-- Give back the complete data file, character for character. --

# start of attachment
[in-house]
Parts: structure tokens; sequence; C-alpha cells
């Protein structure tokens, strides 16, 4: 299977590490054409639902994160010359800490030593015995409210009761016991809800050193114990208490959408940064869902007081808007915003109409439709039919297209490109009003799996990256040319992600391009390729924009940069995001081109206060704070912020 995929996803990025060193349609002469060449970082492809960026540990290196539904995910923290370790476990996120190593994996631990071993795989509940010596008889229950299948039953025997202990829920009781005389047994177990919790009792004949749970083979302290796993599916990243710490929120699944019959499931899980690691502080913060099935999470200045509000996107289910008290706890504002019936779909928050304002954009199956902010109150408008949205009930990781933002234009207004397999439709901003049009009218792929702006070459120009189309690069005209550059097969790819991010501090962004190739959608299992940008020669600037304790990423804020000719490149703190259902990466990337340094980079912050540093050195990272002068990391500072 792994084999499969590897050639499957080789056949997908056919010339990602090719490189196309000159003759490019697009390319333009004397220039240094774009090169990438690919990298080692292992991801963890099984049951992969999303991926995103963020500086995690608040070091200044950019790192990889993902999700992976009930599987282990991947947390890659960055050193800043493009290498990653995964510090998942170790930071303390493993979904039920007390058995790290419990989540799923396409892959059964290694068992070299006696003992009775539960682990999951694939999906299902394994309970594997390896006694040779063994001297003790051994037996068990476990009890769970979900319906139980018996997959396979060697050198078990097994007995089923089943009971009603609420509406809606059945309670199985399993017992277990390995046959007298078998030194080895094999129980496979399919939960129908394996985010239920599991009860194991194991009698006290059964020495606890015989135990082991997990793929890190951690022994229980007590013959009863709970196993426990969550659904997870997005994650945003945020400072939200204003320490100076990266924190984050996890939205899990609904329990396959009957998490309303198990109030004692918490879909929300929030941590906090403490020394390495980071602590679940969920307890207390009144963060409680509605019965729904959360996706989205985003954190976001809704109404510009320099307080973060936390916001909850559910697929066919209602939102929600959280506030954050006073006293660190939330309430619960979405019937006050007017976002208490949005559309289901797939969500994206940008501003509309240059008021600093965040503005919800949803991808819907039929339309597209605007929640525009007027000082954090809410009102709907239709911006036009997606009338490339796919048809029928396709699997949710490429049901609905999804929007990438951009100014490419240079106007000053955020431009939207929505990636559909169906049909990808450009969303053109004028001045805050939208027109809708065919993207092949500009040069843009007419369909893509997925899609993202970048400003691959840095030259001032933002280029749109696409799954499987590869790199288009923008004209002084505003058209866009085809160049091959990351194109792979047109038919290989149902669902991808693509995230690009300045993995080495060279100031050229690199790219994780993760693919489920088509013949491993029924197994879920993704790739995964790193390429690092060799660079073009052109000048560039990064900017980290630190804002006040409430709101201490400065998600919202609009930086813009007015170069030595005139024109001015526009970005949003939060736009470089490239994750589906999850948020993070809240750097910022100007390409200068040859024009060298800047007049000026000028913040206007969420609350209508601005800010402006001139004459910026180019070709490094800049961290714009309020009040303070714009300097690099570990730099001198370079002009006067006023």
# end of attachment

[in-house]
Parts: structure tokens; sequence; C-alpha cells
């Protein structure tokens, strides 16, 4: 299977590490054409639902994160010359800490030593015995409210009761016991809800050193114990208490959408940064869902007081808007915003109409439709039919297209490109009003799996990256040319992600391009390729924009940069995001081109206060704070912020 995929996803990025060193349609002469060449970082492809960026540990290196539904995910923290370790476990996120190593994996631990071993795989509940010596008889229950299948039953025997202990829920009781005389047994177990919790009792004949749970083979302290796993599916990243710490929120699944019959499931899980690691502080913060099935999470200045509000996107289910008290706890504002019936779909928050304002954009199956902010109150408008949205009930990781933002234009207004397999439709901003049009009218792929702006070459120009189309690069005209550059097969790819991010501090962004190739959608299992940008020669600037304790990423804020000719490149703190259902990466990337340094980079912050540093050195990272002068990391500072 792994084999499969590897050639499957080789056949997908056919010339990602090719490189196309000159003759490019697009390319333009004397220039240094774009090169990438690919990298080692292992991801963890099984049951992969999303991926995103963020500086995690608040070091200044950019790192990889993902999700992976009930599987282990991947947390890659960055050193800043493009290498990653995964510090998942170790930071303390493993979904039920007390058995790290419990989540799923396409892959059964290694068992070299006696003992009775539960682990999951694939999906299902394994309970594997390896006694040779063994001297003790051994037996068990476990009890769970979900319906139980018996997959396979060697050198078990097994007995089923089943009971009603609420509406809606059945309670199985399993017992277990390995046959007298078998030194080895094999129980496979399919939960129908394996985010239920599991009860194991194991009698006290059964020495606890015989135990082991997990793929890190951690022994229980007590013959009863709970196993426990969550659904997870997005994650945003945020400072939200204003320490100076990266924190984050996890939205899990609904329990396959009957998490309303198990109030004692918490879909929300929030941590906090403490020394390495980071602590679940969920307890207390009144963060409680509605019965729904959360996706989205985003954190976001809704109404510009320099307080973060936390916001909850559910697929066919209602939102929600959280506030954050006073006293660190939330309430619960979405019937006050007017976002208490949005559309289901797939969500994206940008501003509309240059008021600093965040503005919800949803991808819907039929339309597209605007929640525009007027000082954090809410009102709907239709911006036009997606009338490339796919048809029928396709699997949710490429049901609905999804929007990438951009100014490419240079106007000053955020431009939207929505990636559909169906049909990808450009969303053109004028001045805050939208027109809708065919993207092949500009040069843009007419369909893509997925899609993202970048400003691959840095030259001032933002280029749109696409799954499987590869790199288009923008004209002084505003058209866009085809160049091959990351194109792979047109038919290989149902669902991808693509995230690009300045993995080495060279100031050229690199790219994780993760693919489920088509013949491993029924197994879920993704790739995964790193390429690092060799660079073009052109000048560039990064900017980290630190804002006040409430709101201490400065998600919202609009930086813009007015170069030595005139024109001015526009970005949003939060736009470089490239994750589906999850948020993070809240750097910022100007390409200068040859024009060298800047007049000026000028913040206007969420609350209508601005800010402006001139004459910026180019070709490094800049961290714009309020009040303070714009300097690099570990730099001198370079002009006067006023």